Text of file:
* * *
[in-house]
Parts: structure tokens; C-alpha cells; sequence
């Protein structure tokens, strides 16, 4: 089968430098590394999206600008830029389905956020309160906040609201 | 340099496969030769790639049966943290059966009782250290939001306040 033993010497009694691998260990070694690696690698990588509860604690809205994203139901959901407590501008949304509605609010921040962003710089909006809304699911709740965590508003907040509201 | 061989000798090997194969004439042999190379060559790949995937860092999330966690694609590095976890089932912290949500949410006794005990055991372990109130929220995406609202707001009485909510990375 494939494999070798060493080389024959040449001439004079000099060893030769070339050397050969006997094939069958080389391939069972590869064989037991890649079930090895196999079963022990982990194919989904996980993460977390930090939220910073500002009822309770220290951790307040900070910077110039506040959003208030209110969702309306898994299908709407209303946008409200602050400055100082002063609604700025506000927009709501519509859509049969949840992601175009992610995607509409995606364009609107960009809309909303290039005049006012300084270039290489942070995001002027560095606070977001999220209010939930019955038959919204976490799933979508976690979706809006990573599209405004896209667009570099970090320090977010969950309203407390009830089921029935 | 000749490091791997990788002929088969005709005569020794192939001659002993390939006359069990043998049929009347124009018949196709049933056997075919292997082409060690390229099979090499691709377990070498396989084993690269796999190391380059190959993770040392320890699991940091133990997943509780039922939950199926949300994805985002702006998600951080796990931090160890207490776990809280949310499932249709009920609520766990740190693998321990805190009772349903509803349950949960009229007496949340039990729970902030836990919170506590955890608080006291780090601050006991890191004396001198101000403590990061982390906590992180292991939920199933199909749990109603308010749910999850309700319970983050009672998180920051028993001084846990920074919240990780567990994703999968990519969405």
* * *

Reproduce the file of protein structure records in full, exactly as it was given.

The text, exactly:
[in-house]
Parts: structure tokens; C-alpha cells; sequence
């Protein structure tokens, strides 16, 4: 089968430098590394999206600008830029389905956020309160906040609201 | 340099496969030769790639049966943290059966009782250290939001306040 033993010497009694691998260990070694690696690698990588509860604690809205994203139901959901407590501008949304509605609010921040962003710089909006809304699911709740965590508003907040509201 | 061989000798090997194969004439042999190379060559790949995937860092999330966690694609590095976890089932912290949500949410006794005990055991372990109130929220995406609202707001009485909510990375 494939494999070798060493080389024959040449001439004079000099060893030769070339050397050969006997094939069958080389391939069972590869064989037991890649079930090895196999079963022990982990194919989904996980993460977390930090939220910073500002009822309770220290951790307040900070910077110039506040959003208030209110969702309306898994299908709407209303946008409200602050400055100082002063609604700025506000927009709501519509859509049969949840992601175009992610995607509409995606364009609107960009809309909303290039005049006012300084270039290489942070995001002027560095606070977001999220209010939930019955038959919204976490799933979508976690979706809006990573599209405004896209667009570099970090320090977010969950309203407390009830089921029935 | 000749490091791997990788002929088969005709005569020794192939001659002993390939006359069990043998049929009347124009018949196709049933056997075919292997082409060690390229099979090499691709377990070498396989084993690269796999190391380059190959993770040392320890699991940091133990997943509780039922939950199926949300994805985002702006998600951080796990931090160890207490776990809280949310499932249709009920609520766990740190693998321990805190009772349903509803349950949960009229007496949340039990729970902030836990919170506590955890608080006291780090601050006991890191004396001198101000403590990061982390906590992180292991939920199933199909749990109603308010749910999850309700319970983050009672998180920051028993001084846990920074919240990780567990994703999968990519969405």